Nick Hough, technical adviser – HSSE at IMCA, takes a look at the steps the association takes to ensure that its safety messages are fresh, relevant and topical
If you attended Riviera Maritime Media’s Annual Offshore Support Journal Conference, European Dynamic Positioning Conference and Offshore Wind Journal Conference in London in February, you will have heard my colleagues Mark Ford, Captain Andy Goldsmith and Reza Yaghoobi speaking, all of them covering aspects of safety. Indeed, an IMCA speaker never gets far into a conversation or presentation without touching on the importance of safety. Our CEO, Allen Leatt, likens it to the golden thread running through all our activities.
Our members have a moral imperative to conduct safe operations and acknowledge that human factors are a primary cause of accidents, so the sharing of ‘lessons learned’ is vital. IMCA’s popular and well-respected Safety Flashes, available to all, play an important role in sharing lessons learned and in raising awareness. In 2019 we highlighted 160 incidents through Safety Flashes (over 1,500 incidents since the first Safety Flash in 1997).
Incidents might reach us in the form of a lengthy and detailed report: we condense this into one page with an eye-catching headline; highlighting what happened and why. Most importantly, we share the lessons learned and the actions to be taken to reduce repetition.
IMCA Safety Flashes are easy to read, free of jargon, free of blame, and completely anonymous; they generally include helpful photographs or illustrations. The result is a cohesive ‘safety story’ designed to change attitudes, hearts and minds. We also encourage our member companies to use the International Association of Oil & Gas Producers (IOGP) ‘Life-Saving Rules’ which are simple, direct and carry a very positive message.
Analysis of the causes of incidents has led to the development of targeted safety promotional videos, with our current suite on YouTube (available in 10 languages) surpassing 220,000 views.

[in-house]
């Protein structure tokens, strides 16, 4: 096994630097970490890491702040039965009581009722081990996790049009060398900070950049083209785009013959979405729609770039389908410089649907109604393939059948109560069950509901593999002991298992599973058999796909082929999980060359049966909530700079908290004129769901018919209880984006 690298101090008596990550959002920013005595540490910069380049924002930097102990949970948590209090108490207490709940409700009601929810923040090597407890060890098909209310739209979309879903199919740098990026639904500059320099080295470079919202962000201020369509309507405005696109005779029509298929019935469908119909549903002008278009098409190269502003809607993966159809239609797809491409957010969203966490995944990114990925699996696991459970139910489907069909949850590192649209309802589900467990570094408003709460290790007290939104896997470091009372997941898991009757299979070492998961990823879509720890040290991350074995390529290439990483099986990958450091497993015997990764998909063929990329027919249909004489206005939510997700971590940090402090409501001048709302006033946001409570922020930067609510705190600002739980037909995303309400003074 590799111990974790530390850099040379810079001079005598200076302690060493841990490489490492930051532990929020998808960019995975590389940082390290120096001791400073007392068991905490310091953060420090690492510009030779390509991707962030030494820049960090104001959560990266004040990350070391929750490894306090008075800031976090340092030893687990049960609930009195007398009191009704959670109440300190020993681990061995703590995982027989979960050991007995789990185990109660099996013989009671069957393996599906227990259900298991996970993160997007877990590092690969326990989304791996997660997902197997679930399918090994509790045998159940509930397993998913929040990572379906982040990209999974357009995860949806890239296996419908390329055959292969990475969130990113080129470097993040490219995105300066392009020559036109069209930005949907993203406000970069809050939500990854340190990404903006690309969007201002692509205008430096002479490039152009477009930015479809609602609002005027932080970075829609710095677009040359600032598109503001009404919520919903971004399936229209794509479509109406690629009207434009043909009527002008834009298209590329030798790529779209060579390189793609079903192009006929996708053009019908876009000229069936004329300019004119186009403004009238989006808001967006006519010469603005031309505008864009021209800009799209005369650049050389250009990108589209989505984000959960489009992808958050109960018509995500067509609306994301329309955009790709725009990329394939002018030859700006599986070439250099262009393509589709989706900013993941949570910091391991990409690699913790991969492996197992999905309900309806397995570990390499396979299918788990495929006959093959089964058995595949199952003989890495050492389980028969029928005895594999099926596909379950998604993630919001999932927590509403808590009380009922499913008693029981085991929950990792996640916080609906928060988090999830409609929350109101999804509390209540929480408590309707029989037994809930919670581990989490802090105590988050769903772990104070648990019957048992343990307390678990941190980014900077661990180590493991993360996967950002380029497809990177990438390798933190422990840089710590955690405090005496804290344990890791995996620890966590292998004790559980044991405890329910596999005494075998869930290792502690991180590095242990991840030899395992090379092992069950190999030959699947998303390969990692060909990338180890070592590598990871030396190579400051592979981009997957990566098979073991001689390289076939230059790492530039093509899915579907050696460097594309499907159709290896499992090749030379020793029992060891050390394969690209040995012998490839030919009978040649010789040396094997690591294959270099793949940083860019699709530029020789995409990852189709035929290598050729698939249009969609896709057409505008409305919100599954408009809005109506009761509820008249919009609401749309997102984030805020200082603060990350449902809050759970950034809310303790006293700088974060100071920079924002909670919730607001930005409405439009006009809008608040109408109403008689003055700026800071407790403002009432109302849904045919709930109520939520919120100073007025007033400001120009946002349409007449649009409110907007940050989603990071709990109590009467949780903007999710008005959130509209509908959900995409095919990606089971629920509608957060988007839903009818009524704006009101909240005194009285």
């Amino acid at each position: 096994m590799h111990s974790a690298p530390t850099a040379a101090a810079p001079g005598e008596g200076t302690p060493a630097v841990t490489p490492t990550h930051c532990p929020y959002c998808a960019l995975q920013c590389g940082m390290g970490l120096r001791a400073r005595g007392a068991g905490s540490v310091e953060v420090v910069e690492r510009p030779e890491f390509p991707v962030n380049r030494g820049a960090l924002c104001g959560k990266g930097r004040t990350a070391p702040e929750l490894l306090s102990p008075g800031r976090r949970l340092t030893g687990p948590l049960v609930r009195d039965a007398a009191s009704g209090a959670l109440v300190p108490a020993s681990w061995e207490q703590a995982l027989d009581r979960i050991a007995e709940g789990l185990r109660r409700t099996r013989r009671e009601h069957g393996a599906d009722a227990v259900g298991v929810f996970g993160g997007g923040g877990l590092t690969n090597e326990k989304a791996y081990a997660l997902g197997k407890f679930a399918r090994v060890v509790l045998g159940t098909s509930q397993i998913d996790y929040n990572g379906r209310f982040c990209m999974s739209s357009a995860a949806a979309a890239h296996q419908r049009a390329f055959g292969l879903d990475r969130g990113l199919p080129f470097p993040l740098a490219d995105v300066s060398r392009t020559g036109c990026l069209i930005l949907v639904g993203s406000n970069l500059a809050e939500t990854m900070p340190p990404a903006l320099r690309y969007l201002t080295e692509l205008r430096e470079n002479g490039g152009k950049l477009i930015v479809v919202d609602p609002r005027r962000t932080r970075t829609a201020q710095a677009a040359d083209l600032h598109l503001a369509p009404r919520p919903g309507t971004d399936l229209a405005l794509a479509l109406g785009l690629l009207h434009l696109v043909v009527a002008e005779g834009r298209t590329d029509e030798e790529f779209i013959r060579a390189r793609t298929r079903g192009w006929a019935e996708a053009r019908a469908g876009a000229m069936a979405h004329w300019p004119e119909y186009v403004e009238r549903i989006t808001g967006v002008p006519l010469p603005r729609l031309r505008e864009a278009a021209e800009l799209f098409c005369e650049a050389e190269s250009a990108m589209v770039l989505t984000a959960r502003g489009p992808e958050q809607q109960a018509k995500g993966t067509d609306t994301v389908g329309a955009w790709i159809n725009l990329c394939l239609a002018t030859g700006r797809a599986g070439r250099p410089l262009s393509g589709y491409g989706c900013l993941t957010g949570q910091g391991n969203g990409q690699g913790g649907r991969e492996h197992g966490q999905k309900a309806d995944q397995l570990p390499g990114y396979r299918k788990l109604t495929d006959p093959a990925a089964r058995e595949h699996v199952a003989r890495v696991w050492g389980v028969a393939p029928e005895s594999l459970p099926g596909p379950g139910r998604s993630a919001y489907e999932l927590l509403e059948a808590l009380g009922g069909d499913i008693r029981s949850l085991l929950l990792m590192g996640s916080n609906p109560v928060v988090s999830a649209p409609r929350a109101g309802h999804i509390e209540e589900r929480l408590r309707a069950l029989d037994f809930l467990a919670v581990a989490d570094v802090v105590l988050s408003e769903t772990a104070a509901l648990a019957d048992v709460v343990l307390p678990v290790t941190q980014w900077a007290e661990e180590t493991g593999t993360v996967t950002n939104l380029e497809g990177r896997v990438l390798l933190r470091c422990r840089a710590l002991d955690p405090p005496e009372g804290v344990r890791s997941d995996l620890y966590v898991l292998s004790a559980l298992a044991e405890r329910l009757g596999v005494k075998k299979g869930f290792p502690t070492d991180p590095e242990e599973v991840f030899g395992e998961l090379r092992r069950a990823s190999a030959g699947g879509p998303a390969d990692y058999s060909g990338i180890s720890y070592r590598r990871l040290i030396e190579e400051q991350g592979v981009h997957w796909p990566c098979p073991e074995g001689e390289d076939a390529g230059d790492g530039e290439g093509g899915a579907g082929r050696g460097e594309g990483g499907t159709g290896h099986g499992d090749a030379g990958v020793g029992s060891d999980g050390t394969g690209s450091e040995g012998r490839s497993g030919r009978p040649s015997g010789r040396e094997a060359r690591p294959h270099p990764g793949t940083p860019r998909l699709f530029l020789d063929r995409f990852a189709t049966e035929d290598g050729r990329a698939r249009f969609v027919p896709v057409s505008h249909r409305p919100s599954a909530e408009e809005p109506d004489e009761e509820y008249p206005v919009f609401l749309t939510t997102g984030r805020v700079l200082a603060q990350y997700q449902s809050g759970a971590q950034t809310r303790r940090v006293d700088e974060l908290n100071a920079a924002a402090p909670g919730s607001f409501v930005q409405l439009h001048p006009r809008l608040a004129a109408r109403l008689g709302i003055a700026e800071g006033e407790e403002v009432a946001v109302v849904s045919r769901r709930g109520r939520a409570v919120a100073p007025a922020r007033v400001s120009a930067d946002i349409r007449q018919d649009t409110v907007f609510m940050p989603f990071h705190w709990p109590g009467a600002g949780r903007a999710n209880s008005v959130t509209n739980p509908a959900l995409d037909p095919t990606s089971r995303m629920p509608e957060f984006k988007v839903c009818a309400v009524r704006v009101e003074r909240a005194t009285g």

Safety material needs to remain fresh and relevant to keep our attention. In January I spoke at Equinor’s contractors’ safety meeting where we heard that dropped objects and finger and hand injuries topped the list of incidents. The discussion then led to how technology could be used to prevent incidents and injuries. One speaker noted that no train driver ever deliberately passes a signal at danger – but once he or she has done so, what stops the train is technology, not the driver. We are still discovering what technology can do for the offshore industry. Could digital technology provide warnings to individual workers? Exploring the role of virtual reality and ‘gamification’ as safety training aids is being considered by IMCA’s Safety Committee.
“You can’t change what you can’t measure.” This is where IMCA’s Annual Safety Statistics play a key role. The 2018 figures showed that members reported on 728M man-hours. This represents some 364,000 people working a nominal 2,000 hours a year (approximately 200,000 worked offshore). Line of fire (44%) and slips and trips (23%) were then the main causes of lost time injuries.
At the start of 2019 our reporting system went live on our website. This digital solution enables members to submit data easily via a secure web-based portal. The easy-to-understand charts and graphs in our collated reports help members benchmark their performance against previous years and with other (but anonymous to them) similar-sized companies. For many companies, providing this information is a requirement when reporting to shareholders, and an important aspect of corporate social responsibility.
To share lessons learned, IMCA members should input their 2019 safety and environmental statistics (closing date 3 April): www.imca-int.com/data/safety/submit/#submit